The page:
If you ever want to take a break from craft beer in Maine, there are lots of other fermented and distilled beverages being crafted in the neighborhood to fill the void. Meads, which are essentially honey wines with origins in the distant past, come in a variety of flavors from super sweet to dry, and with many added fruits and flavors, such as blueberry, rhubarb or strawberry. Modern meads are often beautifully packaged and inherently interesting, bringing a bottle of mead to an event is a fun way to experiment with your palate (and the palate of your friends) a little.

I enjoy the occasional sip of mead, but haven’t really delved into the breadth of it’s character. So when I caught sight of a local mead described as an “iced tea mead” that was “carbonated honey wine with natural flavors” I stopped to check it out. Carbonated mead? Iced tea? It piqued my interest enough to put the Maine Mead Works Ram Island Iced Tea Mead into my basket.

Portland-based Maine Mead Works have been harnessing the output of local bees since 2007, and are known for their HoneyMaker line of meads that are available not only in beer and wine stores, but in larger grocery and specialty food stores. Their line of meads includes dry, sweet and even dry-hopped meads, and a variety of herbal and fruit infused meads as well. While I have tasted several of these and were pleased with their complexity, fruitiness and crispness, this was the first time I’d ever come across a carbonated or “sparkling” mead.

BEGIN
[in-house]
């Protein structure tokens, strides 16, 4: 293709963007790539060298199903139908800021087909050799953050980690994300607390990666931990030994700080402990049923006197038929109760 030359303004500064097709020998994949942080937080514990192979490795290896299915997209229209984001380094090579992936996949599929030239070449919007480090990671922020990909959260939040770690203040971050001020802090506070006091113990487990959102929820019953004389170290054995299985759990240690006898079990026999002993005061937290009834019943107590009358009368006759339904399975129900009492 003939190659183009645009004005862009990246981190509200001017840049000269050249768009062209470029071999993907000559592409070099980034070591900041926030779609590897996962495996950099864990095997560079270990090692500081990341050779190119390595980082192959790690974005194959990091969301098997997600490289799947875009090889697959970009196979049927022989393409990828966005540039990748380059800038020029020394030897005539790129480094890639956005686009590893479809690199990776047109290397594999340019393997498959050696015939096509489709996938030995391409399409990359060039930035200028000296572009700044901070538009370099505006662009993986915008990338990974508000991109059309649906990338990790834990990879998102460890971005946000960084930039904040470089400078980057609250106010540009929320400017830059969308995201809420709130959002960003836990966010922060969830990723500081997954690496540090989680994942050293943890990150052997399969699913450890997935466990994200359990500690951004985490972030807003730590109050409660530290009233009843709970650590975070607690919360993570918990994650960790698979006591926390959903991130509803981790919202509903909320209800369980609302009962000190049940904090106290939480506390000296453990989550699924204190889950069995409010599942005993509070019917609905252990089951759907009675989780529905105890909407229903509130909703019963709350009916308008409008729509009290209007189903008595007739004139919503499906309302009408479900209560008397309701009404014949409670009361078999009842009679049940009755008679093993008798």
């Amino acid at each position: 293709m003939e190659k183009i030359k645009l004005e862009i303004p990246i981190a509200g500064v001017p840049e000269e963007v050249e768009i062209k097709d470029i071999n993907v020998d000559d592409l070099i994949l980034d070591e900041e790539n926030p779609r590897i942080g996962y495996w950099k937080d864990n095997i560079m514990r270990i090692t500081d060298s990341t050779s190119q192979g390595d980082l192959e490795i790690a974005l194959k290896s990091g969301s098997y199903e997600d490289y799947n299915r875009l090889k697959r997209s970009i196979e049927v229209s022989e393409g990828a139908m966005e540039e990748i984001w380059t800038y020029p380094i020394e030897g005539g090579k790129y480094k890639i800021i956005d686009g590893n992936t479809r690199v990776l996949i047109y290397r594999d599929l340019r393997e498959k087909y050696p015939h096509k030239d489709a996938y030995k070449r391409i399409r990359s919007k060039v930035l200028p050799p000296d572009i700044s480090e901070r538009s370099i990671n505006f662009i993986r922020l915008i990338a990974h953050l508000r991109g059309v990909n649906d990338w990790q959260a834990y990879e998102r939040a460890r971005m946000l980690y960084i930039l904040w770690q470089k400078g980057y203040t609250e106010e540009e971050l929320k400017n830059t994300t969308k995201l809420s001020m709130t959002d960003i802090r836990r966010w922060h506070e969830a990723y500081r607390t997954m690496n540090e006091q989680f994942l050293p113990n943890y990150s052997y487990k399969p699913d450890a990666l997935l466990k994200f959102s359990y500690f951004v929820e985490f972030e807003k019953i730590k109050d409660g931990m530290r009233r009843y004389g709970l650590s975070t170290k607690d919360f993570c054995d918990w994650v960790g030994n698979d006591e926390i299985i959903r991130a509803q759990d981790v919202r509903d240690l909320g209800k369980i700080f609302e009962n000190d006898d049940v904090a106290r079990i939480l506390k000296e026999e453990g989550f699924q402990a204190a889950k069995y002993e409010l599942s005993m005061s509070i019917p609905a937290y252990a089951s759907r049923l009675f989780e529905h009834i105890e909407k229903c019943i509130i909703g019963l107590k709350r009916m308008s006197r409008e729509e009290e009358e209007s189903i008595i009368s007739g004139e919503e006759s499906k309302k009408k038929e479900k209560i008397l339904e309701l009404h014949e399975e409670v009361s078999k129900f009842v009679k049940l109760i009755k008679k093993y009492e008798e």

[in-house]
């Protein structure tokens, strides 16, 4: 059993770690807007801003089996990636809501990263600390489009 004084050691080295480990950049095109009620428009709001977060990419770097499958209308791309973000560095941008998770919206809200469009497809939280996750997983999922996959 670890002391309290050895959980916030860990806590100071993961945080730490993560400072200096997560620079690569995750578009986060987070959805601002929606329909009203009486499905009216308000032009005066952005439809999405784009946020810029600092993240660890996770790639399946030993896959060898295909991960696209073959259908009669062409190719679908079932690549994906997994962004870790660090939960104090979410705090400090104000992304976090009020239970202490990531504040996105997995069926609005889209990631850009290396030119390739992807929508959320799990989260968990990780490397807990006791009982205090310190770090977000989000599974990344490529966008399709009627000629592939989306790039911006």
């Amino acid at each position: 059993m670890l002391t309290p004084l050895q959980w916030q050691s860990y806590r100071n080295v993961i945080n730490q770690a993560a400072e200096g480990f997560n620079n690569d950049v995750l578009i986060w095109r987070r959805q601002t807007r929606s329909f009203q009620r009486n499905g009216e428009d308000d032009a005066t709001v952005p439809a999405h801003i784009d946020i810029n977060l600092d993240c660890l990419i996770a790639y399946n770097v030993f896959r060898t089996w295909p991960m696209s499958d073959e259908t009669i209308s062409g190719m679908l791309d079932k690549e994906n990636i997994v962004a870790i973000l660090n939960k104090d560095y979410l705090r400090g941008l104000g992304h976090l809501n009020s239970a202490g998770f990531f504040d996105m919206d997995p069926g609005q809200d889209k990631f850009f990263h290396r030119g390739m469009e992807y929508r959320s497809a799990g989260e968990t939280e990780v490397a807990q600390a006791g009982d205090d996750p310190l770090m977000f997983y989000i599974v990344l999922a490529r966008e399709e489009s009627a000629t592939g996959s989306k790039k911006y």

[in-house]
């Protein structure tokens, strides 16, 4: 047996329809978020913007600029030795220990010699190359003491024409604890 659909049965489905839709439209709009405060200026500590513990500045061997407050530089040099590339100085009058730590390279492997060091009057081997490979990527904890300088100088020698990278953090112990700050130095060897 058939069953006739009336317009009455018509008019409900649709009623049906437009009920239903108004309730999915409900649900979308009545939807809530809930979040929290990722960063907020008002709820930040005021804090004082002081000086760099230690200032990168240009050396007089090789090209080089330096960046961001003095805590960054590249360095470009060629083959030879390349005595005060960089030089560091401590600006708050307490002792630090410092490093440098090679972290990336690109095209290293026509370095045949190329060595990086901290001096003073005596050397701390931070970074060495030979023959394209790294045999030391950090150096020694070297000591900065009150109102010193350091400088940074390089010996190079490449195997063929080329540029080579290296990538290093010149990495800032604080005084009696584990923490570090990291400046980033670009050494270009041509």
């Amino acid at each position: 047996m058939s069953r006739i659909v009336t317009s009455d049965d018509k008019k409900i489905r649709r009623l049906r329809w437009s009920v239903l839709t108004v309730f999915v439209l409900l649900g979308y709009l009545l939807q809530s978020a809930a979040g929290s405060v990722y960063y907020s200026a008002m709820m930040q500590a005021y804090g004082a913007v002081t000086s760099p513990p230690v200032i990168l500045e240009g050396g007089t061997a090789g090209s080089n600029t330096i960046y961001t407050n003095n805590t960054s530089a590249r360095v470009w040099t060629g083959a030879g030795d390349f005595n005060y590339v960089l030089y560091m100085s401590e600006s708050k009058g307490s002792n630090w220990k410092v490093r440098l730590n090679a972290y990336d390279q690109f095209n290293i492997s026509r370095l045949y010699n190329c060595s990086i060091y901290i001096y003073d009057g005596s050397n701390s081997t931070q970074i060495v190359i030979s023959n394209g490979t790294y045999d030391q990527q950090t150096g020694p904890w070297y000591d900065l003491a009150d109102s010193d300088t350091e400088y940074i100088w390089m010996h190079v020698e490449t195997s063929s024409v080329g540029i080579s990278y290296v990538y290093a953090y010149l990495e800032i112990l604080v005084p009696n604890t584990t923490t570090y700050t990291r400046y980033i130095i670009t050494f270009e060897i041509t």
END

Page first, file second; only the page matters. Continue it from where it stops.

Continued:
Expecting a tea base, I was surprised to see that the color that poured out of Rams Island bottle was not a muddy brown, but a golden straw color similar to an IPA or a pale ale. The aroma was very herbal – with some minty notes coming through. I didn’t see anything on the label about mint, but assumed that something considered to be a ‘natural flavor’ was at work. Turns out it does have some lemon and mint, so I was not imagining those aromas.

The first sip was a surprise, too. Unlike many iced teas I’ve had, this was not heavy, earthy, nor overly sweet. It reminded me almost of a tea brewed with herbs in the sunlight. The tea flavor was not pronounced, but present, the characteristics of the black tea are there initially, then get taken over by some of the other flavors. The honey, too, was balanced and added a summery component, rather than a heavy or cloyingly sweet one. Each sip finishes with a little bit of mint, and it stays in your mouth like the last remnants of a mint candy.

The carbonation only helps to lighten the feel of this mead, and it’s a great match. It is also only 7% ABV, so it is a bit weaker than wine, meaning that it’s okay to drink a little bit more of it. This is the perfect drink to serve chilled on a warm afternoon, while watching spring unfold in Portland, which I hear may actually happen sometime in the next few weeks.